The present work also illustrated the applicability of sonochemical reactors for the intensified production of biodiesel from a sustainable and economical feedstock such as PFAD. The effects of different operating and design parameters on the biodiesel production were evaluated, along with the comparison with conventional stirring method, highlighting clearly the role of ultrasonic field in inducing an effective emulsification and mass transfer to enhance the biodiesel production significantly. It was observed that the optimized conditions were molar ratio of 1:6, catalyst loading of 3%, temperature of 333 K, power dissipation of 120 W, 8 s ON and 2 s OFF duty cycle and THF as a co-solvent, and gave a maximum conversion of 86%. Overall, the present work demonstrated a sustainable approach for the synthesis of catalyst and the subsequent biodiesel production from non-edible cheaper feedstock such as PFAD.

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Namrata D. Gaikwad received her B Tech in Chemical Engineering from Dr. Babasaheb Ambedkar Technological University, Lonere with distinction in 2010, after which she worked as a lecturer in the Chemical Engineering Department at Finolex Academy of Management and Technology, Ratnagiri for 2 years. This research work is based on her work for Master’s degree in Chemical Engineering at the Institute of Chemical Technology, Mumbai. After graduation in July 2014, she joined Aker Solutions, Mumbai as a Trainee Engineer.

#### Parag R. Gogate

Parag R. Gogate has been a versatile chemical engineer with outstanding research work in the area of use of alternate energy sources, wastewater treatment, and converting waste into value added products. Dr. Gogate has contributed extensively to publishing in journals of high repute with 165 international journal publications along with over 5000 citations (h-index of 40); he has also contributed a total of 15 chapters in edited books. Dr. Gogate has active consultancy projects with many national and international companies and also collaborations with many research groups worldwide. Dr. Gogate has contributed extensively to the development of the profession with the organization of refresher courses/seminars for participants from academic institutes and from industry and also by running competitions for the student community.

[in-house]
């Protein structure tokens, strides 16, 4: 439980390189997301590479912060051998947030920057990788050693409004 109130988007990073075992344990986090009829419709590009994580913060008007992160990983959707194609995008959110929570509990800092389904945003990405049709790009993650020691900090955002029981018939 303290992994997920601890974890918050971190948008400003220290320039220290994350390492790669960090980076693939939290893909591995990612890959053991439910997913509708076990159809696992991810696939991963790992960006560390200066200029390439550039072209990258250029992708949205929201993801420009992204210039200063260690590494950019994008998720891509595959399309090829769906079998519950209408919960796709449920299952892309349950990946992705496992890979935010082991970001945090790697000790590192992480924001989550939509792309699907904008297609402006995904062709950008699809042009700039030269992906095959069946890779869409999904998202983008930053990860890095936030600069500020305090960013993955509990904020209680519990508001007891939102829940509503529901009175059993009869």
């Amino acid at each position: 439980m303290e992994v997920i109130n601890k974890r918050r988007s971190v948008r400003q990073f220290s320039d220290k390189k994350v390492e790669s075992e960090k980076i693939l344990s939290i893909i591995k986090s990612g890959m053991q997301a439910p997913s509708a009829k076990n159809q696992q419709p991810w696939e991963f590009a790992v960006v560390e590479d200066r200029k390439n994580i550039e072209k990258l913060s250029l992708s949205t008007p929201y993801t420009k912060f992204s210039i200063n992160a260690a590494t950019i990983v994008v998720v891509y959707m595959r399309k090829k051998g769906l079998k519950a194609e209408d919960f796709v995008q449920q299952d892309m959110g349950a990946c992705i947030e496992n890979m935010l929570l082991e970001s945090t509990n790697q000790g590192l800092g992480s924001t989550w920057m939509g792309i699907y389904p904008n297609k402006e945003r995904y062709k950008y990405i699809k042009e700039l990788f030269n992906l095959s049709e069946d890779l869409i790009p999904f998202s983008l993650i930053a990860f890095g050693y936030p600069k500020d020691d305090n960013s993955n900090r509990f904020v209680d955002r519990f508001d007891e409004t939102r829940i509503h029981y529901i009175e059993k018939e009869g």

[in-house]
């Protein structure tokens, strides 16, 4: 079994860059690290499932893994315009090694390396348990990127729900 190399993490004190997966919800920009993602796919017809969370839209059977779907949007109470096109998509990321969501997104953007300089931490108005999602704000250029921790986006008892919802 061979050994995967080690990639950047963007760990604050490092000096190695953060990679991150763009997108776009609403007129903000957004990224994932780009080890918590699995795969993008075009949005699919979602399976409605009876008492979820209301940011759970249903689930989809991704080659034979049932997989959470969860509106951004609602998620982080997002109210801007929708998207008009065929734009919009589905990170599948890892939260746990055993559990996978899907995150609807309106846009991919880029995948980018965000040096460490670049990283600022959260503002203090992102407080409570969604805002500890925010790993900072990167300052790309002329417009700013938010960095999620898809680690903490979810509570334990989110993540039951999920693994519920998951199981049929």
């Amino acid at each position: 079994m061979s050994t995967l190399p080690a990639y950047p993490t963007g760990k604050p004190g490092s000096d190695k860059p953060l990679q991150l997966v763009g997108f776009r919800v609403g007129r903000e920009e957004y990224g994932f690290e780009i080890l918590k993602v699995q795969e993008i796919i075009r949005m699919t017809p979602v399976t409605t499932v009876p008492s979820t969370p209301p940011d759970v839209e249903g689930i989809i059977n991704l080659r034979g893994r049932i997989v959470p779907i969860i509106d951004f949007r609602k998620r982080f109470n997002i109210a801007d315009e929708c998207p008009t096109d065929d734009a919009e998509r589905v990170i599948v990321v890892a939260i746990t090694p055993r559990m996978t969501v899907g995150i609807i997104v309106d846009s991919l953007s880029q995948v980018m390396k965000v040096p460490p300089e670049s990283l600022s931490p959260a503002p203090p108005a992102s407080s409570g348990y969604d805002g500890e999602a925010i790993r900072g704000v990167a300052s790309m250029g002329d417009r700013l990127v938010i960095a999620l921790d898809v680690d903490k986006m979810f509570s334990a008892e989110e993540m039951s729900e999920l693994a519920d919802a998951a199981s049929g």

Corresponding author: Parag R. Gogate, Institute of Chemical Technology, Chemical Engineering Department, Matunga, Mumbai 40019, India, e-mail:

Accepted: 2015-01-01

Published Online: 2015-01-31

Published in Print: 2015-01-01

Citation Information: Green Processing and Synthesis, Volume 4, Issue 1, Pages 17–30, ISSN (Online) 2191-9550, ISSN (Print) 2191-9542,